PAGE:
All that remains of what must have been a splendid old station is a statue of the railway engineer Robert Stephenson (1803-1859) and two pavilions on Euston Road. These formed part of the entrance to the old station’s forecourt. Built of Portland stone in about 1870, they were designed by JB Stansby. The corners of these two buildings bear the names of the stations that were served by trains from Euston Station. Interestingly, these include cities such as Cork and Dublin, which are no longer within the United Kingdom. When the pavilions were constructed, the whole of Ireland was under British rule.
Strolling along Gordon Street, we passed the Ingold Chemistry building, part of UCL, where my wife and I spent many happy hours trying to synthesize various organic compounds, often ending up with tiny granules of non-descript materials, which might have been bits of broken glass rather than the desired product. Across the street, where there had once been an open-air entrance to the main campus of UCL there is a new building, glass-fronted at street level. Through the glass, we could see the mummified, clothed remains of the philosopher Jeremy Bentham (1748-1832) in a glass container, instead of the old wooden one in which he used to be housed. Bentham was strongly associated with the foundation of UCL in 1826.
As I stared at Bentham, an opponent of slavery, through the windows of the new building, I wondered what his views were, if any, on colonialism in India. Some of Bentham’s followers, such as John Stuart Mill, had been employees of the East India Company. Mill and Bentham, were not opponents of British colonialism, but did criticise it.
It was almost dark when we walked into the garden of Gordon Square, a place overlooked by the homes of some members of the famous Bloomsbury Group, a set of British intellectuals and artists, which thrived during the first half of the 20th century. We discovered something that had not been present when we last visited the square some years ago. This is a bust of the Bengali genius Rabindranath Tagore (1861-1941). Created by Shenda Amery, it was unveiled by the Prince of Wales in July 2011, seventy years after Tagore’s death and one hundred and fifty years after his birth.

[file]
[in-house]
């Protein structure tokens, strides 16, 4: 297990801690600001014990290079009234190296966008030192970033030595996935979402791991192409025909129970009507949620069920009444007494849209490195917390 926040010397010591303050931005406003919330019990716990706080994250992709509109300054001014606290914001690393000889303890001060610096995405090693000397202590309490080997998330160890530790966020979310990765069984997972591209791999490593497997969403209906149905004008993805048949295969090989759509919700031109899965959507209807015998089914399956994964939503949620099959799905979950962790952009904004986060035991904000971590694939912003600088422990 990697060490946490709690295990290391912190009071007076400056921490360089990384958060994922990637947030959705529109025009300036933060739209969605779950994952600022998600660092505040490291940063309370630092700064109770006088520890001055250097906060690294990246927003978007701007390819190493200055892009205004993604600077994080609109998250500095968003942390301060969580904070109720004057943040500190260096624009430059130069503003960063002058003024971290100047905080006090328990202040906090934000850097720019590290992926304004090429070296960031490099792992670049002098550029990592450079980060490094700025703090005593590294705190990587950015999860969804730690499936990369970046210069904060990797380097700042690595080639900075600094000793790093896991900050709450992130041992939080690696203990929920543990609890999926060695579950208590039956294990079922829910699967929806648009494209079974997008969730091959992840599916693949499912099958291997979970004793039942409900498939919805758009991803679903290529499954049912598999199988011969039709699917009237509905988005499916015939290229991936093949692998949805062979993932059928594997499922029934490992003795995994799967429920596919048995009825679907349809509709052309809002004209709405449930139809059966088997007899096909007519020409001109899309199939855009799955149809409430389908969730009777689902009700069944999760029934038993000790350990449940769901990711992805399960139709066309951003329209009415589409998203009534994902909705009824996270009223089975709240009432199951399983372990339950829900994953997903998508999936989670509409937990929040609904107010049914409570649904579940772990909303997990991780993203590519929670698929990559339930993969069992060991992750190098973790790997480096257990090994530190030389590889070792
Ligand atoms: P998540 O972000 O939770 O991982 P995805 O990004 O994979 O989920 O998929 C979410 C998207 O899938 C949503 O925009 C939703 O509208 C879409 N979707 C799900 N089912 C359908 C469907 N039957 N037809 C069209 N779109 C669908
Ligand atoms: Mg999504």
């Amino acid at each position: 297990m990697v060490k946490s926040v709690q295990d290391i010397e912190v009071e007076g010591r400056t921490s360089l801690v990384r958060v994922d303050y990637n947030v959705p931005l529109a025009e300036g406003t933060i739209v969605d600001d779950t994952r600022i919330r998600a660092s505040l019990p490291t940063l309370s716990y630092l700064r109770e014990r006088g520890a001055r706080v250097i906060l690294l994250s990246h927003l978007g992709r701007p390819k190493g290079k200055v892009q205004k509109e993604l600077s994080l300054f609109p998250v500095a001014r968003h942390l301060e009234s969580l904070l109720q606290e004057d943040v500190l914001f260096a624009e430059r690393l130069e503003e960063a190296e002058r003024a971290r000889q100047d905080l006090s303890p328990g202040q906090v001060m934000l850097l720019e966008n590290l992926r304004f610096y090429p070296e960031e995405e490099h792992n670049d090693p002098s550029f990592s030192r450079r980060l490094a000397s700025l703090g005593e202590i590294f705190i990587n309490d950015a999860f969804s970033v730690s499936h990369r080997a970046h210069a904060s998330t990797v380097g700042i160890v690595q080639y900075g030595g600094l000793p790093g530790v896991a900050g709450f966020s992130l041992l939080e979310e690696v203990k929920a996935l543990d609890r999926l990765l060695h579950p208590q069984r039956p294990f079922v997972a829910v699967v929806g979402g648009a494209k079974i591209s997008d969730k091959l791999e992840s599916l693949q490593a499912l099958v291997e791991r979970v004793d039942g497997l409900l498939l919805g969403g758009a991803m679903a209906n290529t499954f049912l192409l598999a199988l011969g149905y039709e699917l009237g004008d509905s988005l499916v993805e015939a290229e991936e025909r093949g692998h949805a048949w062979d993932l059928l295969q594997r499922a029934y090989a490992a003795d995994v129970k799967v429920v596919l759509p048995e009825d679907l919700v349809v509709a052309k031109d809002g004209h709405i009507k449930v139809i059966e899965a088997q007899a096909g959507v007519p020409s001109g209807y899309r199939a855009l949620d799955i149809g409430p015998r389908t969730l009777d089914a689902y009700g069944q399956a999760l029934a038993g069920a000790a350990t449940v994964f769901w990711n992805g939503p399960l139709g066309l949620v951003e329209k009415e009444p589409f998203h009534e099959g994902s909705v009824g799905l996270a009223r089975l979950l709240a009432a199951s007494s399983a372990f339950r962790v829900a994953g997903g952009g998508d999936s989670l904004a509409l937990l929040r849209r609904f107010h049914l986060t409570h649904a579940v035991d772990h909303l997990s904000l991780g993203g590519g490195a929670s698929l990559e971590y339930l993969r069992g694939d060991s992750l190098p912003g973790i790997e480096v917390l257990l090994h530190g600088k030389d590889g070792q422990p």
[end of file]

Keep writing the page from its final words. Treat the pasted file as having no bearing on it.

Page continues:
Tagore coined the name ‘Mahatma’ for the Indian Nationalist and freedom fighter MK Gandhi and also composed (in 1911) both the words and music of the Indian national anthem, “Jana Gana Mana”. The eminent historian Ramchandra Guha explains in his “Makers of Modern India” that:
“Tagore was a patriot without quite being a nationalist. He was no apologist for colonial rule… he was dismayed by the xenophobic tendencies of the populist edge of the Indian nationalist movement. He thought that India had much to learn from other cultures, including (but not restricted to) the West.”
Following the horrendous massacre of innocent Indians by soldiers under the command of the British at Jallianwala Bagh in 1919, he returned his knighthood to King George V.
Tagore was sceptical about ‘non-cooperation’ as advocated, for example by Gandhi. He was also worried about the concept of nationalism as applied to India. In his book “Nationalism”, published in 1917, he wrote:
“When our nationalists talk about ideals they forget that the basis of nationalism is wanting. The very people who are upholding these ideals are themselves the most conservative in their social practice. Nationalists say, for example, look at Switzerland where, in spite of race differences, the peoples have solidified into a nation. Yet, remember that in Switzerland the races can mingle, they can intermarry, because they are of the same blood. In India there is no common birthright. And when we talk of Western Nationality we forget that the nations there do not have that physical repulsion, one for the other, that we have between different castes. Have we an instance in the whole world where a people who are not allowed to mingle their blood shed their blood for one another except by coercion or for mercenary purposes? And can we ever hope that these moral barriers against our race amalgamation will not stand in the way of our political unity?”
Tagore’s views on Indian independence were not as clear cut as many of the other advocates of freeing India from British rule, such as Gandhi, Jawaharlal Nehru, Subhas Chandra Bose, and Vinayak Savarkar. He was essentially in favour of it but as Radha Chakravarty wrote in “The Essential Tagore”: